Mmmmmm. Rich, creamy pasta.
Honestly, there’s not to much to say here, other than this recipe is a hit from start to finish… and on the table within 40 minutes! I chose to make this dish as I had just received a bunch of fresh local zucchini from Hearts and Roots that day. (Manitobans, check this farm out, or pre-order one of their garden growler bags!)
This is a very easy-to-follow recipe, and it’s fantastic that you can simply prep all of the ingredients while your penne is cooking. I was a tad worried about scrambling my egg sauce, but I (egads!) followed the instructions to a T and all was well.
I ended up adding a few cloves of minced garlic to my sauce – honestly, I was a bit surprised that Mr. Oliver did not include this! – and I swapped out the thyme with green and purple basil just because I had the latter on hand. In addition to extra Parmesan cheese, I added a good bunch of chopped chives to the dish.
Also, as the recipe notes, be sure to use the BIGGEST pan you have to mix all of this goodness up. I have a 15″ pan and even that was a little tight! And please note: This recipe makes a ton of servings (at least 6 to 8 versus the 4 stated in the cookbook.)
Creamy, rich and bacony. This pasta has it all going on. Love it.
Recipe Rating: 5 knives out of 5
Beautiful zucchini (courgette) carbonara
- 1 teaspoon salt
- 2 teaspoons ground pepper
- 6 medium courgettes (i.e. zucchini)
- 1 lb penne (Note: Safeway and Sobey’s carry a Jamie Oliver brand)
- 4 large egg yolks
- 1⁄2 cup heavy cream
- 1 cup parmesan cheese
- 2 tablespoons olive oil
- 12 slices pancetta or 12 slices lean bacon, thick slices cut into chunky pieces
- 2 teaspoons fresh thyme, leaves picked and chopped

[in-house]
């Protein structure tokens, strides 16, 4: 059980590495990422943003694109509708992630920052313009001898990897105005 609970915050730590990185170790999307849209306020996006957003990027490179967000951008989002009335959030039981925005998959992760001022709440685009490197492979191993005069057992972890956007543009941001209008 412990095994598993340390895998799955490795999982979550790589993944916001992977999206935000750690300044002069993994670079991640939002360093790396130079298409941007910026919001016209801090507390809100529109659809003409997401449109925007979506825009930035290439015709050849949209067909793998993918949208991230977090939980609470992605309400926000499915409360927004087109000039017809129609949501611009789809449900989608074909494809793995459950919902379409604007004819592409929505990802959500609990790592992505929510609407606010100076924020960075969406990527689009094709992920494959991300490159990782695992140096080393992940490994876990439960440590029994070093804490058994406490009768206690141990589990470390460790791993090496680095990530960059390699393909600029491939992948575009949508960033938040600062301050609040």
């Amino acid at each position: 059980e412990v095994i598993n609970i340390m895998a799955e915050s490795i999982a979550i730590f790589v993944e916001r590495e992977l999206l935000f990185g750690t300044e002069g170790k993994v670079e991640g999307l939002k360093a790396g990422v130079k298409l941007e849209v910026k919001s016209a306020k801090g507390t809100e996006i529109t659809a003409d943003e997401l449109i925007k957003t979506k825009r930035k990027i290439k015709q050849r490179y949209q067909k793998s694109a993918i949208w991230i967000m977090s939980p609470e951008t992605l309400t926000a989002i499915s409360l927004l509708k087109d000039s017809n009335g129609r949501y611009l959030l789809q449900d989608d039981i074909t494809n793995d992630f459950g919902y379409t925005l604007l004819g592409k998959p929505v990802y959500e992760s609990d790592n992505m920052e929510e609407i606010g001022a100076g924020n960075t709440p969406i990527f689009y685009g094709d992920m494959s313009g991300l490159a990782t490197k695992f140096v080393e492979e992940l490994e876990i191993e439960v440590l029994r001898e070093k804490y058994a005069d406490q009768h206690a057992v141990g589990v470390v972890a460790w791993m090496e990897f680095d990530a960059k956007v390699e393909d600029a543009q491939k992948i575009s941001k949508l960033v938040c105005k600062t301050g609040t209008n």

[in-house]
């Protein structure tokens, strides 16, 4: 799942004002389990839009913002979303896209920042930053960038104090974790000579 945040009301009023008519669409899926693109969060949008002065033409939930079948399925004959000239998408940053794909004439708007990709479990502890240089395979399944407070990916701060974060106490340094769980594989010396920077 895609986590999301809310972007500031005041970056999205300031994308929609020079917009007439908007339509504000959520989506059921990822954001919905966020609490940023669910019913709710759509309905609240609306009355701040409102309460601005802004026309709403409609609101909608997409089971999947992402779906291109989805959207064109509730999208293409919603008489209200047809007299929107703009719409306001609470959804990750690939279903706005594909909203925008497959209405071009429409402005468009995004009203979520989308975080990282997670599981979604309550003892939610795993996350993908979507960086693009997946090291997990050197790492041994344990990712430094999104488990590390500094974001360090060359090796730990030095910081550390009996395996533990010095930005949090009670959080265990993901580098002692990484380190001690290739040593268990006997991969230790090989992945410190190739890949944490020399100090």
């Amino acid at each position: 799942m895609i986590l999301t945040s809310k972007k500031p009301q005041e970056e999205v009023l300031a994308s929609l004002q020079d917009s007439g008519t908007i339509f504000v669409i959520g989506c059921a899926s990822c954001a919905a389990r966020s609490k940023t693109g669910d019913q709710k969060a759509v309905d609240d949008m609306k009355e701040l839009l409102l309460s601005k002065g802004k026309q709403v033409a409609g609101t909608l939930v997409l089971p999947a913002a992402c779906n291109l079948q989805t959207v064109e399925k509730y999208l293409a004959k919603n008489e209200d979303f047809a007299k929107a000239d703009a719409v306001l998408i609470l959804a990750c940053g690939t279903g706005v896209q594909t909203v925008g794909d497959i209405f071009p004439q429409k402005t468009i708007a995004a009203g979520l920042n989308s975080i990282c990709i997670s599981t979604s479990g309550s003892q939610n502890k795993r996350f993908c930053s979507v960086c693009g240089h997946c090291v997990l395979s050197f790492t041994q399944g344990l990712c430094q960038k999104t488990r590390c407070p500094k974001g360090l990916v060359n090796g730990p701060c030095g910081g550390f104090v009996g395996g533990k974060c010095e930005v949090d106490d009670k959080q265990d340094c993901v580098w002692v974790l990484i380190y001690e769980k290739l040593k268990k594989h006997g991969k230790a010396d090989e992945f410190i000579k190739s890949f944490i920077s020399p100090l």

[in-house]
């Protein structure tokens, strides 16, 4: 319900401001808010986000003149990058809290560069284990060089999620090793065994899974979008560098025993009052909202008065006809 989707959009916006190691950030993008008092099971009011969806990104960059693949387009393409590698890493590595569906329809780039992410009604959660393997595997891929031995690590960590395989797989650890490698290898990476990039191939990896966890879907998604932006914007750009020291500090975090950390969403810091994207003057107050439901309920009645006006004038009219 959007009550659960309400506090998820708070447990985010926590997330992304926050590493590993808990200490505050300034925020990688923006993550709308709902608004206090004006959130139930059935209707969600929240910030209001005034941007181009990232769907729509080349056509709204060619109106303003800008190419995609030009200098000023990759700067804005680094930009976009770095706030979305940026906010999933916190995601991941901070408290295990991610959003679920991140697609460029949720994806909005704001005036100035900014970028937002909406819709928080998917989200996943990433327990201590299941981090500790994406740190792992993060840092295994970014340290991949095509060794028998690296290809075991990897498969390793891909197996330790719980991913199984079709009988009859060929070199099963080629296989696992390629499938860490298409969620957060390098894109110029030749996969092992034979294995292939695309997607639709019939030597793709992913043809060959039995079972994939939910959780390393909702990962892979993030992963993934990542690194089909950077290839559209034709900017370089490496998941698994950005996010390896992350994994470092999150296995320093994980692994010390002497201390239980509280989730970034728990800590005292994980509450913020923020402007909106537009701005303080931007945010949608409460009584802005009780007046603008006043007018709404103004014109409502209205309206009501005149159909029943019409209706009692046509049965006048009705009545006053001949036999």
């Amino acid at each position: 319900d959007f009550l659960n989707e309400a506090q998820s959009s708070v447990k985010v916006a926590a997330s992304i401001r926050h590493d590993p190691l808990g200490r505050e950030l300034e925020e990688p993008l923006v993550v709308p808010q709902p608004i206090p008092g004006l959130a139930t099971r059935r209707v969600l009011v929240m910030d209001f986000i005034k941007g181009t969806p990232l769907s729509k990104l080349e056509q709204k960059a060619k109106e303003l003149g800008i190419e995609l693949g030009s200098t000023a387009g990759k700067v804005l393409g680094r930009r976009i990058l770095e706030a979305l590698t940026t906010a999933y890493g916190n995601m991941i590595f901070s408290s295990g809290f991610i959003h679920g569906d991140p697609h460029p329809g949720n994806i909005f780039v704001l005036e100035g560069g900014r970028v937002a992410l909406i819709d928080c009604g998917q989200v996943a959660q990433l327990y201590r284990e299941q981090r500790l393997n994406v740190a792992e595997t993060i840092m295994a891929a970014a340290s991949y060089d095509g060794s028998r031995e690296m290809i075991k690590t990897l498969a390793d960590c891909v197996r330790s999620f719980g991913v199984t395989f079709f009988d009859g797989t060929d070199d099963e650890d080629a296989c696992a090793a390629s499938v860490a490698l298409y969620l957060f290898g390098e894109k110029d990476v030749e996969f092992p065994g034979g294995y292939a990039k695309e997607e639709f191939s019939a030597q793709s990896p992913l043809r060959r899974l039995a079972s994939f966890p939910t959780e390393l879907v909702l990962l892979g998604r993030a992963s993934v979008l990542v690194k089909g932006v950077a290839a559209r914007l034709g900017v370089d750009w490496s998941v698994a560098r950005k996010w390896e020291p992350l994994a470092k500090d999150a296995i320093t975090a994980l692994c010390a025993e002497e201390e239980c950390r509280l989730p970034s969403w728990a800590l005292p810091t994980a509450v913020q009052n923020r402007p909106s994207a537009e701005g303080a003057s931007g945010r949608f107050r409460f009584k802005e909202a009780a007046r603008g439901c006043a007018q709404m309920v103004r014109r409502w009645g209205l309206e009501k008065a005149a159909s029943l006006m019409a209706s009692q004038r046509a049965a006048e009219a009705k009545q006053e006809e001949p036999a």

- Carbonara is a classic pasta sauce made with cream, bacon and Parmesan and is absolutely delicious. Try to buy the best ingredients you can, as that’s what really helps to make this dish amazing. I’m using a flowering variety of thyme but normal thyme is fine to use. When it comes to the type of pasta, you can serve carbonara with spaghetti or linguine, but I’ve been told by Italian mammas (who I don’t argue with!) that penne is the original, so that’s what I’m using in this recipe. Before you start cooking, it’s important to get yourself a very large pan, or use a high-sided roasting tray so you can give the pasta a good toss.
- Put a large pan of salted water on to boil. Halve and then quarter any larger courgettes lengthways. Cut out and discard any fluffy middle bits, and slice the courgettes at an angle into pieces roughly the same size and shape as the penne. Smaller courgettes can simply be sliced finely. Your water will now be boiling, so add the penne to the pan and cook according to the packet instructions.
- To make your creamy carbonara sauce, put the egg yolks into a bowl, add the cream and half the Parmesan, and mix together with a fork. Season lightly and put to one side.
- Heat a very large frying pan (a 35cm one is a good start – every house should have one!), add a good splash of olive oil and fry the pancetta or bacon until dark brown and crisp. Add the courgette slices and 2 big pinches of black pepper, not just to season but to give it a bit of a kick. Sprinkle in the thyme leaves, give everything a stir, so the courgettes become coated with all the lovely bacon-flavoured oil, and fry until they start to turn lightly golden and have softened slightly.
- It’s very important to get this next bit right or your carbonara could end up ruined. You need to work quickly. When the pasta is cooked, drain it, reserving a little of the cooking water. Immediately, toss the pasta in the pan with the courgettes, bacon and lovely flavours, then remove from the heat and add a ladleful of the reserved cooking water and your creamy sauce. Stir together quickly. (No more cooking now, otherwise you’ll scramble the eggs.)
- Get everyone around the table, ready to eat straight away. While you’re tossing the pasta and sauce, sprinkle in the rest of the Parmesan and a little more of the cooking water if needed, to give you a silky and shiny sauce. Taste quickly for seasoning. If you’ve managed to get any courgette flowers, tear them over the top, then serve and eat immediately, as the sauce can become thick and stodgy if left too long.